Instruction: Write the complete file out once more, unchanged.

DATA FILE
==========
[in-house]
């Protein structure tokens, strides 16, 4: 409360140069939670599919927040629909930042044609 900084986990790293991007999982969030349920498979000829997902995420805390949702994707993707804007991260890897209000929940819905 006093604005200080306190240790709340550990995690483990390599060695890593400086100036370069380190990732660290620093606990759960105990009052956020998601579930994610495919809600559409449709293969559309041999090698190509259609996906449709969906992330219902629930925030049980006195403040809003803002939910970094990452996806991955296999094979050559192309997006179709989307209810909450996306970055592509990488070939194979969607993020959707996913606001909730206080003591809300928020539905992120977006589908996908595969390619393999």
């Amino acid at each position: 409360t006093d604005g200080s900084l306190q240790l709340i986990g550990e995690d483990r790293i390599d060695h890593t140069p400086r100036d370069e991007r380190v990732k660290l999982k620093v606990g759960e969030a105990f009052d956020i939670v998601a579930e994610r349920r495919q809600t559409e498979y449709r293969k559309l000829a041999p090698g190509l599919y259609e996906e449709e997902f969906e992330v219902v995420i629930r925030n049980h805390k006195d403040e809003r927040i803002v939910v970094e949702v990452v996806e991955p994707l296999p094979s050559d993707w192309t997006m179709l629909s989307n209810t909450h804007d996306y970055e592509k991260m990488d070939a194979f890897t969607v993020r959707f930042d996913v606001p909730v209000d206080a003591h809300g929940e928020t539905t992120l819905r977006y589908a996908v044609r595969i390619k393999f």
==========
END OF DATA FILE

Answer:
[in-house]
């Protein structure tokens, strides 16, 4: 409360140069939670599919927040629909930042044609 900084986990790293991007999982969030349920498979000829997902995420805390949702994707993707804007991260890897209000929940819905 006093604005200080306190240790709340550990995690483990390599060695890593400086100036370069380190990732660290620093606990759960105990009052956020998601579930994610495919809600559409449709293969559309041999090698190509259609996906449709969906992330219902629930925030049980006195403040809003803002939910970094990452996806991955296999094979050559192309997006179709989307209810909450996306970055592509990488070939194979969607993020959707996913606001909730206080003591809300928020539905992120977006589908996908595969390619393999």
């Amino acid at each position: 409360t006093d604005g200080s900084l306190q240790l709340i986990g550990e995690d483990r790293i390599d060695h890593t140069p400086r100036d370069e991007r380190v990732k660290l999982k620093v606990g759960e969030a105990f009052d956020i939670v998601a579930e994610r349920r495919q809600t559409e498979y449709r293969k559309l000829a041999p090698g190509l599919y259609e996906e449709e997902f969906e992330v219902v995420i629930r925030n049980h805390k006195d403040e809003r927040i803002v939910v970094e949702v990452v996806e991955p994707l296999p094979s050559d993707w192309t997006m179709l629909s989307n209810t909450h804007d996306y970055e592509k991260m990488d070939a194979f890897t969607v993020r959707f930042d996913v606001p909730v209000d206080a003591h809300g929940e928020t539905t992120l819905r977006y589908a996908v044609r595969i390619k393999f």